Proposed WA Bill Would Allow Employers To Request Facebook Passwords
from the no-more-private-life dept
The issue of employers reviewing and seeking to access the social media accounts of their applicants and employees is now several years old. To be honest, I’m more than a bit surprised the conversation persists, since it seems such an easy one to resolve, but I’ll get to that in a bit. Still there are some companies who do ask for social media login info. While there’s been some discussion about laws to forbid this practice, some in Washington state are trying to go in the other direction. Taking a bill that was constructed specifically to safeguard the passwords of applicants and employees, a proposed amendment would instead codify into law a company’s right to request those passwords for the purposes of an “investigation.” Via reader akp:
The amendment says that an employer conducting an investigation may require or demand access to a personal account if an employee or prospective employee has allegations of work-place misconduct or giving away an employer’s proprietary information. The amendment would require an investigation to ensure compliance with applicable laws or regulatory requirements.
Under the amendment, employees would be present when their social network profiles are searched and whatever information found is kept confidential, unless it is relevant to a criminal investigation.
One could easily be fooled into seeing this as reasonable compromise when it is in fact nothing of the sort. Let’s be clear on what social media is and is not. A Facebook account can include aspects that are both public and private. The very nature of the site’s privacy controls prove that to be the case. If I choose to share thoughts, messages, or anything else exclusively with my friends, which Facebook indeed allows me to do, what should it matter if those friends are sitting next to me on my couch or seated on their own couches reading my words on a website? It shouldn’t, yet this amendment would open up those thoughts and communiques to corporate fishing expeditions. Worse, it would open up the responses of any of my comrades to those same investigations. Were I to use company equipment for any of this, that can and should be reviewed by my employer, but a line is crossed when a password is given. No longer is the company investigating what their employer has done on the company machine, they’re investigating the account. That’s completely different.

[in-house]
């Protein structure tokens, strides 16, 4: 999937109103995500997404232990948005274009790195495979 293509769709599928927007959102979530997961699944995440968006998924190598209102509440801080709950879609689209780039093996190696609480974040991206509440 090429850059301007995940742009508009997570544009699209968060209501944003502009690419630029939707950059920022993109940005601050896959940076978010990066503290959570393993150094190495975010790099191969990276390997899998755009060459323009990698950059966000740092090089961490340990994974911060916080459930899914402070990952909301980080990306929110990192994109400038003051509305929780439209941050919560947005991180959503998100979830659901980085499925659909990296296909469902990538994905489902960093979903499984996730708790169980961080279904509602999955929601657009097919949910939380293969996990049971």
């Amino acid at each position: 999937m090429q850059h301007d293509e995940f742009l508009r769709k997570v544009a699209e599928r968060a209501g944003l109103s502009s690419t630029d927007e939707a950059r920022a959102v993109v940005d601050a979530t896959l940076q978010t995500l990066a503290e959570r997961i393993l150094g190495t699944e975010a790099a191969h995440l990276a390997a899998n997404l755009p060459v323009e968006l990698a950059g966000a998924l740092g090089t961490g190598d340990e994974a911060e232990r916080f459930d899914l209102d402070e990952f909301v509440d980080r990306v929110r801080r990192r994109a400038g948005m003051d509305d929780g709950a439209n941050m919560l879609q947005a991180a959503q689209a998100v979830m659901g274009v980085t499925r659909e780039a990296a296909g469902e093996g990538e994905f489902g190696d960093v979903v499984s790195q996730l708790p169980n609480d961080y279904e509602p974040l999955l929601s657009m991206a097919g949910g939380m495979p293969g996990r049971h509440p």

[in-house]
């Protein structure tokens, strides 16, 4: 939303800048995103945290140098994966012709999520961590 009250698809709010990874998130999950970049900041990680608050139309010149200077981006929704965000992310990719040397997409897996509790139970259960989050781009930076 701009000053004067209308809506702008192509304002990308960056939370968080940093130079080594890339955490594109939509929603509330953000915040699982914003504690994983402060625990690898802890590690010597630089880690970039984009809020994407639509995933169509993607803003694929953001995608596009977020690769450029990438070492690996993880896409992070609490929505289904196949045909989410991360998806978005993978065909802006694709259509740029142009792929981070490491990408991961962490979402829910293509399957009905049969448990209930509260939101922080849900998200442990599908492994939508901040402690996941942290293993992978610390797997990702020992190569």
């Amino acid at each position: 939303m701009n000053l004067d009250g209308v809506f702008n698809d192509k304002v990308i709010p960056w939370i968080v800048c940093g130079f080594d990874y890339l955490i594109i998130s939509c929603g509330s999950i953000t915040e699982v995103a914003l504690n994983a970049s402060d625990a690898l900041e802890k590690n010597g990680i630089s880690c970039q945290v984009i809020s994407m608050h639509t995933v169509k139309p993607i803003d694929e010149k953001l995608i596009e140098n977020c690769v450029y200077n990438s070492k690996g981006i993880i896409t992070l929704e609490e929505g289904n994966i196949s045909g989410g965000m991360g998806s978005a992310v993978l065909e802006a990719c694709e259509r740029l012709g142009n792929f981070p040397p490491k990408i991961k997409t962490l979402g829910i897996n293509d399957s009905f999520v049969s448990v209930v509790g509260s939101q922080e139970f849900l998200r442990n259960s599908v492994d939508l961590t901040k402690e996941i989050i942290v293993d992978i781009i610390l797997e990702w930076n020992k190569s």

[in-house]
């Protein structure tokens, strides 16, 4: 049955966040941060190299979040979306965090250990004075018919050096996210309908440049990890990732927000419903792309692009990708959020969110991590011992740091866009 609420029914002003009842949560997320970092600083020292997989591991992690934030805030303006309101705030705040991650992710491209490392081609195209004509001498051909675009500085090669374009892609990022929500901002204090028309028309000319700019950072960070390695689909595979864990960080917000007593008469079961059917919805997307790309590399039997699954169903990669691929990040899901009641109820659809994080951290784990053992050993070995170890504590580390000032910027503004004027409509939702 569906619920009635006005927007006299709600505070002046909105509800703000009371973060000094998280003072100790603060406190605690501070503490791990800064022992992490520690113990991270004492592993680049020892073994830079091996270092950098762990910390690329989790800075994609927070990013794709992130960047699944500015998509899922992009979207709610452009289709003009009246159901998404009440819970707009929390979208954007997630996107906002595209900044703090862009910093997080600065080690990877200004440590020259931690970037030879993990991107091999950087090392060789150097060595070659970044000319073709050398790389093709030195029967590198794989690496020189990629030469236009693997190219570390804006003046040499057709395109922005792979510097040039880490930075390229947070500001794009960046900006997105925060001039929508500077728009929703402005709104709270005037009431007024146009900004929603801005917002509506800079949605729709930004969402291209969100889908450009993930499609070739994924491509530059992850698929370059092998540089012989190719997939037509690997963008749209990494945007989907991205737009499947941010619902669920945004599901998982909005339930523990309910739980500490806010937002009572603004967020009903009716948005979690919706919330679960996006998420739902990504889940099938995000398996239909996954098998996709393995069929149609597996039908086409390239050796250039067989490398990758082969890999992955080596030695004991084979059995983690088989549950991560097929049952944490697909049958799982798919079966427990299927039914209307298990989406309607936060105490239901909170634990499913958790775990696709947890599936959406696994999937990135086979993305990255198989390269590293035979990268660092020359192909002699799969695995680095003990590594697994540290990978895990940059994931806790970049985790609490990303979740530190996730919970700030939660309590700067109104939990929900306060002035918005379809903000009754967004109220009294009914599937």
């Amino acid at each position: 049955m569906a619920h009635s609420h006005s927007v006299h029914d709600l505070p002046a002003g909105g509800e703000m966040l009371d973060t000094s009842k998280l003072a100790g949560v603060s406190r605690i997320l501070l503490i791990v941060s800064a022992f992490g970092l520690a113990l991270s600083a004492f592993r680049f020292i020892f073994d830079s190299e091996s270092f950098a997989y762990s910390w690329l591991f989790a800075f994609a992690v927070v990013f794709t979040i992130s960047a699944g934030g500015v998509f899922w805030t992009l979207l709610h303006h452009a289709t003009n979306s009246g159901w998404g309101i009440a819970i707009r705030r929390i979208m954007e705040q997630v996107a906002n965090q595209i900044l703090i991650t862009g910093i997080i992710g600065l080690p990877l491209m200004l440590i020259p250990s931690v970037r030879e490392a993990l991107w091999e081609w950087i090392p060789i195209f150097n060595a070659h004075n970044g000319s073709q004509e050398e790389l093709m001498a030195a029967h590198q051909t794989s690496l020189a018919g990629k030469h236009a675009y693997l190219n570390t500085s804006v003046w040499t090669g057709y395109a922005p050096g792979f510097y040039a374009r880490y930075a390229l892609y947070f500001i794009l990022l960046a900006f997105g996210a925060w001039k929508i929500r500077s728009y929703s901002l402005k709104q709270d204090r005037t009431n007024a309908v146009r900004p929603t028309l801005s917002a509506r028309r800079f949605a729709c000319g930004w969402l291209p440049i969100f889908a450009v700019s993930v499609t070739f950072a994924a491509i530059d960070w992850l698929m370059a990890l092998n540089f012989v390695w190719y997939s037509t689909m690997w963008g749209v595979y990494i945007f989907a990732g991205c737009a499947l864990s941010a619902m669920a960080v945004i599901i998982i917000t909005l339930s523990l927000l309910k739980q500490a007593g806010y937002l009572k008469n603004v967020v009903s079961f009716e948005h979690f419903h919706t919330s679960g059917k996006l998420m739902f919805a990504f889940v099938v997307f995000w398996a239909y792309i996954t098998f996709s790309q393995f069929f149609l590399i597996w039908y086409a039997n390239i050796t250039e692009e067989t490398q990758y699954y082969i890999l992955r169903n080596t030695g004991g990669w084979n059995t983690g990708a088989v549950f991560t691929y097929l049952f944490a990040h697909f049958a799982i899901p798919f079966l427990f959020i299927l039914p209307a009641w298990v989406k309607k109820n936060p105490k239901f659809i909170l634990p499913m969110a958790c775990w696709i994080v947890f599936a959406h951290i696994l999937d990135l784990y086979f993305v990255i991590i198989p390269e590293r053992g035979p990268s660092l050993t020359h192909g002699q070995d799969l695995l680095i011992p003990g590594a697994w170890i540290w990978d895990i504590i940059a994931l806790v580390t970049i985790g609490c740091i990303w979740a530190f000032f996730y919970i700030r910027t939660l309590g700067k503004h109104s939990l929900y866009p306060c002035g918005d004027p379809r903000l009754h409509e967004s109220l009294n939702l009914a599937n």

Moreover, the clamor over company secrets and financial information being disseminated via social media seems to me to be manufactured outrage. How many victims of this sort of thing have there been compared to the massive breaches in that same information occurring due to poorly insulated networks? I would think corporate America should want to get its own house in order before strolling through mine. That the bill includes broad language allowing for investigations over “work-related misconduct” makes it all the more worrisome, as the EFF rightly notes.
This amendment “says they have a right to enter your digital home,” [Dave] Maass said. “It’s astounding that they would try to codify this and that all employers could do this… the national trend is to move away from this. It’s shocking that the amendment is going in the right opposite direction.”
Part of that trend includes the CFAA, which potentially makes logging into other people’s social media accounts, or giving out your password to anyone, a crime. Under those auspices, would every company that asked for the passwords in these investigations be party to criminal conduct? I would think those details would be ironed out in some way, but when you have to massage the bill to get around privacy of citizens, rather than protecting their privacy, you know you’ve got a bad bill.